The complete blood count is a nonspecific test that may assist in the identification of bacteremia and SBI but is not diagnostic and must be interpreted in the clinical context. Although the incidence of bacteremia rises with white blood counts of 10,000/pL or more, there is no threshold value of the white blood count (WBC) that distinguishes between bacteremic and nonbacteremic patients or identifies patients with SBI with adequate sensitivity and specificity. A WBC of 5000/pL or less in ill-appearing infants is suggestive of overwhelming bacterial sepsis but in well-appearing infants suggests benign viral illness with transient bone marrow suppression. The choice of a threshold of WBC of 15,000/pL or more for obtaining a blood culture in the setting of a well-appearing child with temperature of 39°C or higher and no or minor focus of infection will identify only 65 percent of those with OB. Moreover, only 7.5 percent of such children who meet these clinical criteria will prove to be bacteremic. Decreasing the WBC threshold for obtaining a blood culture to improve sensitivity markedly decreases the specificity and predictive value of the test. 26 Other available screening tests, such as absolute band count, erythrocyte sedimentation rate, and C-reactive protein, have failed to provide significantly greater sensitivity or specificity. Although the blood culture is the "gold standard" for the identification of bacteremia, its result cannot be predicted by a screening test with any degree of confidence at the time of initial ED evaluation. The pursuit of OB should not distract emergency physicians from carefully evaluating febrile infants for focal serious bacterial infections, including UTI, pneumonia, meningitis, and soft tissue, bone, or joint infection.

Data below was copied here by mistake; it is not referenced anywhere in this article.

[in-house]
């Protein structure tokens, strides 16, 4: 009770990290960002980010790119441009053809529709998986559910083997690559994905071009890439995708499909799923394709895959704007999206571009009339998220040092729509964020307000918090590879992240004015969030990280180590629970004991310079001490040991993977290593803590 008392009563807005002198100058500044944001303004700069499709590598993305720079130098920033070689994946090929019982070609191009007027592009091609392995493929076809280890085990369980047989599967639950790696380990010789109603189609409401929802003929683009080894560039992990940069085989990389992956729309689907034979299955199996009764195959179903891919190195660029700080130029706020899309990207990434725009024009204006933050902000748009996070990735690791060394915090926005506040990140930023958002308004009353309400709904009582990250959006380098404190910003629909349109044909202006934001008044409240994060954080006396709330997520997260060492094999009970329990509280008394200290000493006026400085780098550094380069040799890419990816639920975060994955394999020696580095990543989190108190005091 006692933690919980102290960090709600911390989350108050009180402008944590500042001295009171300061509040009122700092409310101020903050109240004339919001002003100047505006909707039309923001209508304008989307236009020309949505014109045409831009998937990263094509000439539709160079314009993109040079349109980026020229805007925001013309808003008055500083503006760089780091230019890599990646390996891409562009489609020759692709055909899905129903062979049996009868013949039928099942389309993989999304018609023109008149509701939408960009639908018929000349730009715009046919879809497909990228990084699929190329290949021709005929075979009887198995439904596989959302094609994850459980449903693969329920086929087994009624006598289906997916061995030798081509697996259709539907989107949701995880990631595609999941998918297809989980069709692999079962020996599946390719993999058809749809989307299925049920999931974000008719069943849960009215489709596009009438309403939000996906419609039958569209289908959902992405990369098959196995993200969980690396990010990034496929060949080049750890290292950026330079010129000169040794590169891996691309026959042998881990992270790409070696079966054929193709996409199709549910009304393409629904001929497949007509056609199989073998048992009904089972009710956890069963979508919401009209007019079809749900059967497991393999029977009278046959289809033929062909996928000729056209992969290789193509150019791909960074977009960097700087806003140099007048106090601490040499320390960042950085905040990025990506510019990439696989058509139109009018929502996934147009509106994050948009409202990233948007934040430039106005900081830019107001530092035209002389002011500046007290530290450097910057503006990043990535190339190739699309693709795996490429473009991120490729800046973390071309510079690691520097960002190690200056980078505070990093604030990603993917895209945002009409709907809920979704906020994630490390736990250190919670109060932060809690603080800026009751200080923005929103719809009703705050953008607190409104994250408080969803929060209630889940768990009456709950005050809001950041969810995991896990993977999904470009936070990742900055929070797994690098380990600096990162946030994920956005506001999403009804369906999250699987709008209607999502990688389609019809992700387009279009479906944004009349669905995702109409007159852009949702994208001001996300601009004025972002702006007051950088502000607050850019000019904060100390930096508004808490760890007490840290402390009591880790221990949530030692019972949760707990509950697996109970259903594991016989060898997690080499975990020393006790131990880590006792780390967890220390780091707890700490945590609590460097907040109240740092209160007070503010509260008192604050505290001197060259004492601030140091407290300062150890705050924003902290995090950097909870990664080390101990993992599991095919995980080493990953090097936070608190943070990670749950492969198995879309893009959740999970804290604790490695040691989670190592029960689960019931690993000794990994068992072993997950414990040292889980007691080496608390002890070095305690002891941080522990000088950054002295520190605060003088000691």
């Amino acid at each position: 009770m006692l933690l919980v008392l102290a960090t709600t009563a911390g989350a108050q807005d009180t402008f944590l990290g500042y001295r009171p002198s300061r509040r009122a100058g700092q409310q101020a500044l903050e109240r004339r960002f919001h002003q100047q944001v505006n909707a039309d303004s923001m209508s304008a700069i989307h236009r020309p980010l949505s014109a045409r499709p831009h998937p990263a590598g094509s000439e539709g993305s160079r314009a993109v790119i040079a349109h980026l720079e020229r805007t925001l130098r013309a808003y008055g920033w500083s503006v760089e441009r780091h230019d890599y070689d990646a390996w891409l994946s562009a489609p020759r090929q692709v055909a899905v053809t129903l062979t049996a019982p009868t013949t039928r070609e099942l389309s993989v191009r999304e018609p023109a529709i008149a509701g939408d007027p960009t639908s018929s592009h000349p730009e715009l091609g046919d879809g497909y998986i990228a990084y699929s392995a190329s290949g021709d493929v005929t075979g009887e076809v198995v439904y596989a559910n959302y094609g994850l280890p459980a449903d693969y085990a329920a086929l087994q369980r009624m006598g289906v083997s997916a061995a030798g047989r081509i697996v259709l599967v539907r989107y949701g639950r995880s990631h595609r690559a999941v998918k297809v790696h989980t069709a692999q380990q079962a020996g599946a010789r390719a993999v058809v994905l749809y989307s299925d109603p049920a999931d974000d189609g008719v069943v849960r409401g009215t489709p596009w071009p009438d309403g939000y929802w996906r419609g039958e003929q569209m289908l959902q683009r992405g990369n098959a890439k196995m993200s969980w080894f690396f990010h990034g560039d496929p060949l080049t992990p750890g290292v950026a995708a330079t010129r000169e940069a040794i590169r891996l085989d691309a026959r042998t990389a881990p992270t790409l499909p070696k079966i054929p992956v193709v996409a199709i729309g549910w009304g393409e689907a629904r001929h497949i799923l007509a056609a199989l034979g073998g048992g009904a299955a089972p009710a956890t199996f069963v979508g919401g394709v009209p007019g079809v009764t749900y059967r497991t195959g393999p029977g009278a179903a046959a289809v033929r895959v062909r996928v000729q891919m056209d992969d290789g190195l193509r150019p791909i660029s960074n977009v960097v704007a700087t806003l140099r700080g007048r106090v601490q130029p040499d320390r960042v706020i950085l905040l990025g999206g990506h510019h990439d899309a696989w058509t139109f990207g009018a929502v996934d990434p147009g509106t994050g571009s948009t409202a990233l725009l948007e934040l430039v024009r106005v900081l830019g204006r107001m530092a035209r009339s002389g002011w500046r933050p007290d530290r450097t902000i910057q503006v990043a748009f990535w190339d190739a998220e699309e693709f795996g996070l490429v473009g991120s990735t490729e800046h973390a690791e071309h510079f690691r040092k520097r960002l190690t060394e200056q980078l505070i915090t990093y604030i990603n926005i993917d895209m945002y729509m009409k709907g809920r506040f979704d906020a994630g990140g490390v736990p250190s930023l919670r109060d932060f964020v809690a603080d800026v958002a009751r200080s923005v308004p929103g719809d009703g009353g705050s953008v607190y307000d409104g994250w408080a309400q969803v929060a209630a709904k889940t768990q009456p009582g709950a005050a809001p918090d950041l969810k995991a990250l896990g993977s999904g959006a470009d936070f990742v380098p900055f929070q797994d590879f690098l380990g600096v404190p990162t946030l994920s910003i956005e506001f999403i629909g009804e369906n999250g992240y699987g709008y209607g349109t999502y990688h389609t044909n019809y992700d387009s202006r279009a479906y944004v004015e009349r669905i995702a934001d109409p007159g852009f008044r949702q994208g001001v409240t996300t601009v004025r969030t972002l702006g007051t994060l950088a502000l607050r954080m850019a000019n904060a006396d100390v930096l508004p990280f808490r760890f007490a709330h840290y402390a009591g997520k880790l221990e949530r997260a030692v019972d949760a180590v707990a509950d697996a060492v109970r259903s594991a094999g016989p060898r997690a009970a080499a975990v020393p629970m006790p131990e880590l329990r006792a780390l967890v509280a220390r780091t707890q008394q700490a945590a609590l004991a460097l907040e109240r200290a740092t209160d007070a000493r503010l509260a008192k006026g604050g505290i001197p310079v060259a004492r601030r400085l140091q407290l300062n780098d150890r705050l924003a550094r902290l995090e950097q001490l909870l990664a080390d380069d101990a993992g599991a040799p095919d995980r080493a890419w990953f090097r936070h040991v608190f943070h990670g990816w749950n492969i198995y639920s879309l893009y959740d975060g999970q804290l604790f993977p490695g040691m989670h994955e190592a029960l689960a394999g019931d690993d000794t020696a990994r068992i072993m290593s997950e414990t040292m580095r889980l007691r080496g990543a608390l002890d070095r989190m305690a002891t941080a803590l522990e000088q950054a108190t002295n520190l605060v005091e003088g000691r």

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This ebook provides an introductory explanation of the workings of the human body, with an effort to draw connections between the body systems and explain their interdependencies. A framework for the book is homeostasis and how the body maintains balance within each system. This is intended as a first introduction to physiology for a college-level course.